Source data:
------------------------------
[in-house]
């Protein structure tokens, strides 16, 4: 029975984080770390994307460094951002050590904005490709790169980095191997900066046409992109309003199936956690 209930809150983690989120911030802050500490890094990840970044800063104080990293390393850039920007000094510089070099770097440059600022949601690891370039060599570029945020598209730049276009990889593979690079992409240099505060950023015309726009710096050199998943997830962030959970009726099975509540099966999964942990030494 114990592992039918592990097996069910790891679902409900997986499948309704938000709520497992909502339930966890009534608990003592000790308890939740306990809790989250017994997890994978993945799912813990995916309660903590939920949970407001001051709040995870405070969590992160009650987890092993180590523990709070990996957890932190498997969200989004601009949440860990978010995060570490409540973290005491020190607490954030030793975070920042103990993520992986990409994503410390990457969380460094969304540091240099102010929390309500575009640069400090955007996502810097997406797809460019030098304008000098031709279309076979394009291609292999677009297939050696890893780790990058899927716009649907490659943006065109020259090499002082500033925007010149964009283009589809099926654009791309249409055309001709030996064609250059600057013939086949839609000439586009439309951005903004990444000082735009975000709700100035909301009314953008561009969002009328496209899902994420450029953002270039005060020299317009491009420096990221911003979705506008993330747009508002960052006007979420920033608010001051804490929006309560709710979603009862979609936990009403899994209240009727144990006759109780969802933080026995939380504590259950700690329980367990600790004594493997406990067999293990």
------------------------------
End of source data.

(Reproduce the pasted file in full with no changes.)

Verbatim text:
[in-house]
């Protein structure tokens, strides 16, 4: 029975984080770390994307460094951002050590904005490709790169980095191997900066046409992109309003199936956690 209930809150983690989120911030802050500490890094990840970044800063104080990293390393850039920007000094510089070099770097440059600022949601690891370039060599570029945020598209730049276009990889593979690079992409240099505060950023015309726009710096050199998943997830962030959970009726099975509540099966999964942990030494 114990592992039918592990097996069910790891679902409900997986499948309704938000709520497992909502339930966890009534608990003592000790308890939740306990809790989250017994997890994978993945799912813990995916309660903590939920949970407001001051709040995870405070969590992160009650987890092993180590523990709070990996957890932190498997969200989004601009949440860990978010995060570490409540973290005491020190607490954030030793975070920042103990993520992986990409994503410390990457969380460094969304540091240099102010929390309500575009640069400090955007996502810097997406797809460019030098304008000098031709279309076979394009291609292999677009297939050696890893780790990058899927716009649907490659943006065109020259090499002082500033925007010149964009283009589809099926654009791309249409055309001709030996064609250059600057013939086949839609000439586009439309951005903004990444000082735009975000709700100035909301009314953008561009969002009328496209899902994420450029953002270039005060020299317009491009420096990221911003979705506008993330747009508002960052006007979420920033608010001051804490929006309560709710979603009862979609936990009403899994209240009727144990006759109780969802933080026995939380504590259950700690329980367990600790004594493997406990067999293990």